Our Lady of
An elder Mexican man makes his way to Mass in the early morning twilight of December 9, 1531. He is a peasant, a simple farmer and laborer, and he has no education. Born under Aztec rule, he is a convert to Catholicism, and each step he takes this morning is a step into history.
The morning quiet is broken by a strange music that he will later describe as the beautiful sound of birds. Diverting his path to investigate the sound, Juan Diego comes face to face with a radiant apparition of the Virgin Mary.
Juan Diego is 57 years old. He has just encountered the Virgin Mary on Tepeyac Hill, the site of a former Aztec Temple. His wife has died two years earlier, and he lives with his elder uncle, scratching his living from the earth as a humble peasant farmer. Why should this unlearned, man be chosen by Our Lady to carry a message to the Bishop? Perhaps because she would find none other as humble as Juan Diego.
Juan Diego is dazzled by the incredible beauty and miraculous nature of Our Lady's appearance. She appears as a native princess to him, and her words sound more beautiful than the sweetest music ever made.
Our Lady calms the startled traveler, and assures him of who she is. She instructs Juan Diego to visit his bishop and ask that a temple be built on the site of her appearance, so that she will have a place to hear petitions and to heal the suffering of the Mexican people. "Now go and put forth your best effort," Our Lady instructs.
Visibly shaken, Juan Diego approaches the Bishop who is initially very skeptical of his account. What did this peasant truly want? Does he merely seek attention? Notoriety? Money? Or is he possessed by demons? Has Juan Diego been tricked by the Devil?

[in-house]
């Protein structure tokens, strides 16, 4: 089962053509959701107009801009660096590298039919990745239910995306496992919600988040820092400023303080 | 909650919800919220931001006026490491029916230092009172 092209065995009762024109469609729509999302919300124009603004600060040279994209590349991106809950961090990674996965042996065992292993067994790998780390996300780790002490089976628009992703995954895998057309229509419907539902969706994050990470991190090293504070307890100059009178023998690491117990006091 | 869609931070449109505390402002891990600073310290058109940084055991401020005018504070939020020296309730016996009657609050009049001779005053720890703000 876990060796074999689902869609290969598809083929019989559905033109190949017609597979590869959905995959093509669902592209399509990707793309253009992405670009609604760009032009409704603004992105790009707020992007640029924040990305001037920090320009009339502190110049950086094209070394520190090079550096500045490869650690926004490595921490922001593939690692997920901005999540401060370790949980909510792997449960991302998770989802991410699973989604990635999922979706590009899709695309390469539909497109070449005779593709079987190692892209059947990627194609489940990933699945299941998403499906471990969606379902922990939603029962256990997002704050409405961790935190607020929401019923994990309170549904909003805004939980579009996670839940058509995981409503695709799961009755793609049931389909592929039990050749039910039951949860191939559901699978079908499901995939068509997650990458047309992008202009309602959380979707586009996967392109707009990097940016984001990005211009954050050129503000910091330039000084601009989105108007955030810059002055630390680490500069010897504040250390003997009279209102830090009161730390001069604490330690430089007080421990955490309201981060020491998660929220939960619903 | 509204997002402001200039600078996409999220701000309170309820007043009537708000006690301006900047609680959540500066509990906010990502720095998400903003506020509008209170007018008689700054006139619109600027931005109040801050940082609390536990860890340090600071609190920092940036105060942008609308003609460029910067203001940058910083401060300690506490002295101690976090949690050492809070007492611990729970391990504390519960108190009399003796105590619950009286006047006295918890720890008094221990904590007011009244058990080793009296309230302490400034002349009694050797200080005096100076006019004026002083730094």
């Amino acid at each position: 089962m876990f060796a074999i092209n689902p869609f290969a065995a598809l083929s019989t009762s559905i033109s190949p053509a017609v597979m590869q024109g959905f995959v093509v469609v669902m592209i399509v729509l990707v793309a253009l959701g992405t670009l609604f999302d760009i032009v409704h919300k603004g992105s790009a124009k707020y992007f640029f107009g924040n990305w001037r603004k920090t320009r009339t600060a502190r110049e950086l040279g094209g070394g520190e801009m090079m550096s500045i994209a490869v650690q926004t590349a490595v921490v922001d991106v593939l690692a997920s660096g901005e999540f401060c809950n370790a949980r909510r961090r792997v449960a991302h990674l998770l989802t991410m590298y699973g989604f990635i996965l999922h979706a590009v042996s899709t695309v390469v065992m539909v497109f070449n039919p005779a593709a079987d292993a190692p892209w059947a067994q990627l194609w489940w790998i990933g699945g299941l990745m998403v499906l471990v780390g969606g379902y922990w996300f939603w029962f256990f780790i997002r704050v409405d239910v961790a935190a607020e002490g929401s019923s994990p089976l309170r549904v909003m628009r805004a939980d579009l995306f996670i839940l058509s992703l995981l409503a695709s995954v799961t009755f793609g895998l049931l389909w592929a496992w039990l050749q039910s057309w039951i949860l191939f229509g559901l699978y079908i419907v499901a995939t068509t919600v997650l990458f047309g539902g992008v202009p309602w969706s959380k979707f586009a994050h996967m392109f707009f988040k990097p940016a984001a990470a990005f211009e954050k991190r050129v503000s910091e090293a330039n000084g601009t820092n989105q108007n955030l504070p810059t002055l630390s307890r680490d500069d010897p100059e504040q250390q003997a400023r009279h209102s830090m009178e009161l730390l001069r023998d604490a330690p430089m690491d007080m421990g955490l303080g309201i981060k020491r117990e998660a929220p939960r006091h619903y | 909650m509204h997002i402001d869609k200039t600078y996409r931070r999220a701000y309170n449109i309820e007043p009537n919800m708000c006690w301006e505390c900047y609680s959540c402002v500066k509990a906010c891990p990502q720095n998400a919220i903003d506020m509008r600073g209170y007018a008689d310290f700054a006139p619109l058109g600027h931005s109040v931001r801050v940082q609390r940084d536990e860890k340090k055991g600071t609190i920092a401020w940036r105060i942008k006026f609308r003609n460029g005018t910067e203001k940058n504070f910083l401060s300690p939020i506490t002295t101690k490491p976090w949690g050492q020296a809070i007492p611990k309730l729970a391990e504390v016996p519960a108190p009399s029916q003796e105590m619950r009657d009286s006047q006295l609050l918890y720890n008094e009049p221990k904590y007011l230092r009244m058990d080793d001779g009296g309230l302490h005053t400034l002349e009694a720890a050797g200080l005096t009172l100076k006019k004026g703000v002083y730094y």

The Bishop patiently listens to Juan Diego's accounts and dismisses him. The humble farmer has failed.
Juan Diego begins to doubt himself. He returns to Tepeyac Hill where he hopes for some conformation of what he's experienced. Indeed, Our Lady does not disappoint, for she appears again, as radiant as before. Juan Diego tells Our Lady what she already knows, that the Bishop did not believe him. She instructs him to return the next morning and ask again.
The Bishop is beside himself. Why did this peasant insist on telling this story? How could he know if the peasant was lying or perhaps insane? At their second meeting, the Bishop asks for a sign. Juan Diego makes a promise he won't keep, saying he will return the very next morning with a sign from Our Lady.
But that evening, Juan Diego returns home to find his uncle, Juan Bernadino, who is 68 years old, and suddenly, terribly ill. The illness is known to the people there and it brings a burning fever so hot, it's almost always fatal. Juan Diego cannot leave his uncle's bedside to keep his pledge to the Bishop. He spends two days with his uncle, trying to save him. When it becomes apparent his uncle is about to die, he leaves to find a priest who can prepare him for death.
Frightened and saddened, Juan Diego sets off in a great hurry, time is running out, and Juan Diego is afraid his uncle will die without a last confession. On the road, in his way, Our Lady appears for a third time. Upset and afraid, Juan explains himself. Our Lady replies, "Am I not your mother? ... Are you not in the crossing of my arms?" she asks.
Shamed by the admonishment, but emboldened by Our Lady's presence, Juan Diego asks for the sign he promised to the Bishop. He knows he is wrong to doubt Our Lady. Juan Diego is instructed to climb to the top of Tepeyac Hill where he will find flowers. He is to pick the flowers there, which are unlike any he has seen before, and he is to keep them hidden in his tilma until he reaches the Bishop.